In terms of our life journey, we often taught that we were conceived and nurtured for nine months in our mother’s womb as our first stage of existence. Our life continued as we burst on the scene and embarked on a journey through this earthly existence for our second stage of life, hopefully looking forward to a long and healthy life. Ultimately, we would pass into our eternal home to live with God and rejoin our loved ones who had gone on before us. We learned in those early days that in the grand scheme of things, our physical life would be but a passing moment, as it were, when compared to our eternal life. Yet how we lived in this second stage of life, how well we loved and how well we lived according to God’s life-giving words were of prime importance. Most of the content though was fairly theological and did not deal with the practical dimension of our daily life.
I don’t know about you, but for me, I did not give much thought to the numerous physical challenges that might make our life on earth difficult. I was too busy going about the work of God to think too long or hard about such things other than to perhaps feel that somehow we might be shielded from some of these challenges because of the importance of the work we were doing.
However, I was reminded of this overly simple view of life while watching the sobering and powerful film “Still Alice.” Julianne Moore, in an Oscar-winning performance, masterfully portrays Alice Howland, a linguistics professor at Columbia University and sought after guest lecturer, who, just after celebrating her 50th birthday, is diagnosed with a rare form of Alzheimer’s disease that manifests at an early age. An intelligent and active woman, and mother of three adult children, this diagnosis cuts to the quick. Here is a woman whose life is defined by words, language and a life of the mind now rapidly being deprived of her thoughts and ideas as well as her memories.
By Kathy Winings
Clint Eastwood’s powerful film, “American Sniper,” dares to bring to public consciousness the hidden side of war. This hidden side is the tremendous toll war takes on the moral and psychological dimension — the soul — of the men and women who serve on the front lines. The film is based on Navy Seal Chris Kyle’s autobiography by the same title and follows his experiences as one of the most lethal snipers in U.S. military history with 160 confirmed kills.
Posted in Iraq, Kyle, brilliantly played in the film by Bradley Cooper, served four tours of duty before being honorably discharged in 2009. On coming home, like many returning veterans, Kyle had the difficult task of adjusting to civilian life in Texas as a husband and father to his two children. In 2013, he and fellow veteran, Chad Littlefield, were shot and killed by another veteran, Eddie Ray Routh, while at a practice range. Routh, who had been recently discharged from a mental health facility and been diagnosed with Post Traumatic Stress Disorder (PTSD), had arranged to meet with Kyle, who was trying to help him with his depression. The poignancy of the film was heightened when Routh’s trial began as “American Sniper” was being shown across the country. Routh was convicted of the murders two days after the February 22nd Oscars telecast, and immediately sentenced to life in prison without parole.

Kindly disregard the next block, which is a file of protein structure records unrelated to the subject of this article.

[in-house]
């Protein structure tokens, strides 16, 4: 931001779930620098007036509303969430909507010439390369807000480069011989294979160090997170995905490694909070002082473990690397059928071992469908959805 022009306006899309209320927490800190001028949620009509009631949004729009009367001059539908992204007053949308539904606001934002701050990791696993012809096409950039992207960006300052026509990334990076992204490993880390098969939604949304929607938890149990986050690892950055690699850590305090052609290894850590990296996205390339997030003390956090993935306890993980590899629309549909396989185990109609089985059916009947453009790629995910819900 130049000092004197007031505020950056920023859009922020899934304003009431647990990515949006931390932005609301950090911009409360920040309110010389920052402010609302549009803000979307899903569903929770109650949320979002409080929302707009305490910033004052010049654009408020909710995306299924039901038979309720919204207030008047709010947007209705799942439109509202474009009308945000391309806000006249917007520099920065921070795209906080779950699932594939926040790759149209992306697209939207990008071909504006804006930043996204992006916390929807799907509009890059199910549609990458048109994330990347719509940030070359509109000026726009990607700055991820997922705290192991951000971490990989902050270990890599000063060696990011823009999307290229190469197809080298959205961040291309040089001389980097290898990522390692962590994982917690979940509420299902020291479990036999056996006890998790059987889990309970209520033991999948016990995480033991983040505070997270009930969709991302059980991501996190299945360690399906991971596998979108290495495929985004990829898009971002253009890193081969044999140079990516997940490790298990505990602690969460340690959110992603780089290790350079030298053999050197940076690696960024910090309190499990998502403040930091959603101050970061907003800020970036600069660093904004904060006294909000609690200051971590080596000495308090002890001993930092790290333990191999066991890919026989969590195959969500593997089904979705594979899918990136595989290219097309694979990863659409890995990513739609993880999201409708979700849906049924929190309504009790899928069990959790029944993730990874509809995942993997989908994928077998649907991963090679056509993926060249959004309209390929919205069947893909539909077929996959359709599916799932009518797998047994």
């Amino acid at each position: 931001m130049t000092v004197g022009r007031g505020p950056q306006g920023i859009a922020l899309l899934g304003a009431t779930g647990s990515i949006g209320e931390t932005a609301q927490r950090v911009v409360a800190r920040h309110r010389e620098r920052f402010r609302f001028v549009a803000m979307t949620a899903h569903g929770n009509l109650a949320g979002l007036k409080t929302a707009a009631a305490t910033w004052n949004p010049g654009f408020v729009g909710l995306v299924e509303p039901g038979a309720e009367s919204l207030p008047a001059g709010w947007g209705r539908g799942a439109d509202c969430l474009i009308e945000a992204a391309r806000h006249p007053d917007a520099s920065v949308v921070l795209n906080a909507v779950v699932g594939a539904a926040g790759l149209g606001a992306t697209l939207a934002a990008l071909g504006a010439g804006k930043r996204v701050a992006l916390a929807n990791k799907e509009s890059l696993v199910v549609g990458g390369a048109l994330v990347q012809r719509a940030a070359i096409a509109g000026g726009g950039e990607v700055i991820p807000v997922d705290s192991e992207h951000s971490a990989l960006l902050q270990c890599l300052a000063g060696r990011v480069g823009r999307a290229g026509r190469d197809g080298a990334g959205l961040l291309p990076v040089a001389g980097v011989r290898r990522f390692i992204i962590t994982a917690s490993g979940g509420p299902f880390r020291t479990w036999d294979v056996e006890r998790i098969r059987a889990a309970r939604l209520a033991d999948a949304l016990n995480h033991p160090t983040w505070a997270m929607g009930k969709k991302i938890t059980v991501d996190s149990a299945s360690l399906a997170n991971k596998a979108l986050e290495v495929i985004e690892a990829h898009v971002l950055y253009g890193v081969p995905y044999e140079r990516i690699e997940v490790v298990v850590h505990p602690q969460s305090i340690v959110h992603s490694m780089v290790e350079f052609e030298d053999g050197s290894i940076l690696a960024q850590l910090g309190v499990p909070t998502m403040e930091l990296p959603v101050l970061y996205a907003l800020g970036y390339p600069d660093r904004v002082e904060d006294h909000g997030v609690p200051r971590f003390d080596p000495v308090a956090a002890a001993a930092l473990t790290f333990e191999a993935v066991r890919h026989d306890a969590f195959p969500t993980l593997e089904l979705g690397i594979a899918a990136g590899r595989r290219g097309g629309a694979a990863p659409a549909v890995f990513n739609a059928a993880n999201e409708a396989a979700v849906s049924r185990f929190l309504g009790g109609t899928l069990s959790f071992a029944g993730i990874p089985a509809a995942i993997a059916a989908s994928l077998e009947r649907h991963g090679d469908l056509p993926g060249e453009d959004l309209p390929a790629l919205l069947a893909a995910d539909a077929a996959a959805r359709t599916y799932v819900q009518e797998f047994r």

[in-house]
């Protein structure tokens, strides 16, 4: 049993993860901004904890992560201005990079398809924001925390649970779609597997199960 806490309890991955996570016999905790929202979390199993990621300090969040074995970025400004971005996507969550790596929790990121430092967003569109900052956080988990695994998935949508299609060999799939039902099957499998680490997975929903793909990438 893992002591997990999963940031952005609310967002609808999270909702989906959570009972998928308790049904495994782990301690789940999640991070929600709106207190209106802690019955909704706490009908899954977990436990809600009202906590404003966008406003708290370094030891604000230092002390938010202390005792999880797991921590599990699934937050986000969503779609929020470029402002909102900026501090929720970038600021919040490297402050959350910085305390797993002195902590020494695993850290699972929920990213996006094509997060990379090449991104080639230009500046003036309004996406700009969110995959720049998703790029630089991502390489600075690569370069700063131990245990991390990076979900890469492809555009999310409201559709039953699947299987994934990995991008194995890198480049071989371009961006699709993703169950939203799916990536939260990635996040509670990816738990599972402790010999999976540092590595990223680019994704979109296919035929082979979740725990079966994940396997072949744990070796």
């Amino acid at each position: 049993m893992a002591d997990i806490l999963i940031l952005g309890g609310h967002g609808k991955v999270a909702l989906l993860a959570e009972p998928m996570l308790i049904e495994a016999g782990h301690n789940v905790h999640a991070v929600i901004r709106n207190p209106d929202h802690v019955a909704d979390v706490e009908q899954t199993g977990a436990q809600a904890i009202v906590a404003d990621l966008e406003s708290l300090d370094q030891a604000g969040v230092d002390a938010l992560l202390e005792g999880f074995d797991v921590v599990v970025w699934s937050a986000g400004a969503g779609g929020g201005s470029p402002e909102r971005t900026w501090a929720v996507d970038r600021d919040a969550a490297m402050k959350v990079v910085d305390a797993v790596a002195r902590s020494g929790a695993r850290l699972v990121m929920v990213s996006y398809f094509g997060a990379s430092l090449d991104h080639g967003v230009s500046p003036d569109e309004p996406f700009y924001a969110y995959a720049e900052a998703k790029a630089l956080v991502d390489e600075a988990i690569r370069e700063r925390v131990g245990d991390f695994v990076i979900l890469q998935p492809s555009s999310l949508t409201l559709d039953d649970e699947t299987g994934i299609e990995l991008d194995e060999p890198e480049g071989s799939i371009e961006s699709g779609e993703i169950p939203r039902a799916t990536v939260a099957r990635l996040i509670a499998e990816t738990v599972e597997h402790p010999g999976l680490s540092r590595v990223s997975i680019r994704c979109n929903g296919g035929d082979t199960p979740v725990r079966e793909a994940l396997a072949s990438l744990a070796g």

The film brilliantly and poignantly presents the personal turmoil that a soldier faces when holding a life in the crosshairs of his or her rifle. One particularly heart-wrenching scene shows a moment of decision when Kyle has a small Iraqi boy and a woman, who we assume is his mother, in his gun sights. The young boy is given an anti-tank grenade by the hijab-clad woman and begins to walk toward the column of approaching American soldiers. Kyle is praying for the child to stop or at least indicate he means no harm. But the boy doesn’t, and Kyle must do what he is trained to do — shoot him. When the mother then rushes to her child, picks up the grenade and runs toward the soldiers, Kyle must shoot her as well.
By Andrew Stewart
It’s been a good year for biblical movies. “Exodus: Gods and Kings” is the last major biblical film to hit theaters this year, with “Son of God” and particularly, “Noah,” making waves earlier on. The first two films met many expectations, yet surprisingly, the third falls short.
Advertised as a biblical epic, “Exodus: Gods and Kings” has issues with characterization, pacing, as well as wardrobe. In contrast with 1956’s “The Ten Commandments” (starring Charlton Heston and Yul Brynner), “Exodus: Gods and Kings” is shorter, covering less of Moses’ life. Directed by Ridley Scott of “Gladiator” fame, it takes a much more unconventional approach to a well-known story. So which does “Exodus: Gods and Kings” resemble more: Cecile B. DeMille’s epic or Scott’s 2001 “Best Picture” Oscar winner?